Bicycle, pedestrian trail to link Santa Cruz, Monterey counties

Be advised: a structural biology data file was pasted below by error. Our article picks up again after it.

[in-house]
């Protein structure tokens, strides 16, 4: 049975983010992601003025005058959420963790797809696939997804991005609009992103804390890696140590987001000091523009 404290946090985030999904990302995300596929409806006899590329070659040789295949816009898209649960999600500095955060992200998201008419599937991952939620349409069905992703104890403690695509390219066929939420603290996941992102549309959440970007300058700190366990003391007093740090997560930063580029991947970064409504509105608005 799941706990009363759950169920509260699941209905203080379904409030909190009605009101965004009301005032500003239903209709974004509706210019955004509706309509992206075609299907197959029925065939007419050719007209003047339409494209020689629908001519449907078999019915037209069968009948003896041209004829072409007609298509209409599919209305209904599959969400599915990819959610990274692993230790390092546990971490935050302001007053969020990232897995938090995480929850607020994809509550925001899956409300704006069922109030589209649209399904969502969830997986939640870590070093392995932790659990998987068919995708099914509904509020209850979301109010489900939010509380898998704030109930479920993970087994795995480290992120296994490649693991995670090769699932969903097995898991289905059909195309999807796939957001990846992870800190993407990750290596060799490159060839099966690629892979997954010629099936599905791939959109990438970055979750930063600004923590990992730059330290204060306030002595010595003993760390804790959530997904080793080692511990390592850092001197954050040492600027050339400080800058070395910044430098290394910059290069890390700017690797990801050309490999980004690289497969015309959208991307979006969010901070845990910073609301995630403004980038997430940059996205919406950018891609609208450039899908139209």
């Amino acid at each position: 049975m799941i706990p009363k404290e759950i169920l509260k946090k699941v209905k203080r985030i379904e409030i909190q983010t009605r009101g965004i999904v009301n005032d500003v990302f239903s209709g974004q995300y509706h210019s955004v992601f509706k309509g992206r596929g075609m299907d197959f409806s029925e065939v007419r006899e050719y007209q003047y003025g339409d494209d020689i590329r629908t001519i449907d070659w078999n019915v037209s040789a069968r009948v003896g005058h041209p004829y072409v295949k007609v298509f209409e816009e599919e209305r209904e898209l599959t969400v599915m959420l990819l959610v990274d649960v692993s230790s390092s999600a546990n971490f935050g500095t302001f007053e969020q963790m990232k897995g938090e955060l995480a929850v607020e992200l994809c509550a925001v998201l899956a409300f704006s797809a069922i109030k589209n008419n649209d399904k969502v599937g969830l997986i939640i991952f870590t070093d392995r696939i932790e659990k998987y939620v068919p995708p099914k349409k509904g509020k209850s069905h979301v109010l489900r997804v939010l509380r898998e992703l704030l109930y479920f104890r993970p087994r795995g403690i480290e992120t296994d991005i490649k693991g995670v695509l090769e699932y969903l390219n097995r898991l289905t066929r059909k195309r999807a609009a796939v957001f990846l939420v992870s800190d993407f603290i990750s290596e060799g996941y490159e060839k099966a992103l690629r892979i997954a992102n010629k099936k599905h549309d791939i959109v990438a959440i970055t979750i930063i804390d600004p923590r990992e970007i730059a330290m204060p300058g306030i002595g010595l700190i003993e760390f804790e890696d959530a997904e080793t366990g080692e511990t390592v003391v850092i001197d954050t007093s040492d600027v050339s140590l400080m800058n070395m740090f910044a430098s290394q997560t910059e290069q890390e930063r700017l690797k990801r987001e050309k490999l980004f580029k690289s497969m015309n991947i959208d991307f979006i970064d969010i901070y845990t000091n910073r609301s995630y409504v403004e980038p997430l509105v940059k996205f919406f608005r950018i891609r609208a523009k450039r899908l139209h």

Ramona Turner is on vacation this week but Street Smarts is not. This week's blog will feature guest articles on the Monterey Bay Sanctuary Scenic Trail Network, Watsonville's teens using transportation safety improvements as a means to improve the health of south county youth and reporting safety issues along bike and pedestrian paths. Today's offering comes from Cory Caletti, a Senior Transportation Planner and Bicycle Program Manager with the Santa Cruz County Regional Transportation Commission. The agency is responsible for delivering a full range of safe, convenient, reliable and efficient transportation choices for the community. Bicycle/pedestrian trails are coming to your neighborhood Have you been waiting for the “rail trail” or “coastal trail” project? There’s been much talk the past few years about new multi-use bicycle and pedestrian trails that can aide our community in getting around using non-motorized transportation means. Planning for such a trail network is now underway. The Regional Transportation Commission, the agency charged with planning and delivering transportation projects and programs to meet our community’s varied needs, is developing the Monterey Bay Sanctuary Scenic Trail Network. This project merges plans for a bicycle/pedestrian trail along the rail line, including coastal alignments and neighborhood spurs, into a connected network that will overlap and converge to provide safe and convenient route choices. The first set of public workshops will be focused on potential alignments. They are being planned for Tuesday, Dec. 13th at the Pacific Elementary School in Davenport, Wednesday, Dec. 14 at Simpkins Swim Center in Live Oak and Thursday, Dec. 15 at the Watsonville Civic Plaza. The public is invited to participate in identifying preferred routes, ideal connections to desirable neighborhood destinations and receive information regarding operational considerations. Other items that could be discussed include: coordinating space for bicycles and pedestrians traveling at different speeds and for different purposes, running freight or passenger rail service adjacent to a multi-use trail, coordinating a trail network with active farm lands, ensuring the protection of natural habitats and providing accessible environments for all user abilities. The workshops will include a presentation and break-out groups to review maps of preliminarily identified segments. The broad vision is for a trail network project that will span the coast of the Monterey Bay National Marine Sanctuary from the San Mateo/Santa Cruz County line to Pacific Grove, in Monterey County. The RTC is leading the planning effort for project development in Santa Cruz County and the Transportation Agency for Monterey County is responsible for Monterey County projects. This approach will ensure that the planned bicycle/pedestrian network will provide connectivity throughout the county and into the Monterey Bay region, as well as tie in to the larger California Coastal Trail project. The final product will be a Master Plan and environmental review document containing a prioritized list of short and long range trail projects that can be constructed by various entities as funding becomes available. Approximately $7 million of local and federal funds have already been secured for construction of initial segments. With greenhouse gas emission reduction goals in mind, the RTC is working to provide facilities that encourage bicycling and walking. Separated trails -- pathways away from motorized traffic -- meet the goal of providing facilities for travel options for all age ranges and all abilities. The proven benefits of such a trail network include reducing our reliance on automobile trips, channeling fuel savings into our economy, improving public health, and providing a greater appreciation of the natural environment. To receive e-news notifications regarding the trail network or other RTC programs and projects, email the RTC at info@sccrtc.org or go to www.sccrtc.org. Hwy 1 guardrail upgrades begin this week Caltrans contractor Frank Medina of Oroville will begin a $578,000 guardrail upgrade project Tuesday, Nov. 15. The 14-mile project spans from just north of 41st Avenue in Santa Cruz County to Trafton Road in Monterey County. It involves installing a metal beam guardrail, as well as making concrete barrier improvements. Work will take place overnight and cause alternating lane closures 9 p.m. To 6 a.m. Monday through Friday until March 2012. Caltrans reminds motorists to slow for the cone zone – it's the law. For information about this and other projects, call Caltrans District 5 at (831) 423-0396 or visit http://www.dot.ca.gov/dist05/road_information.htm.
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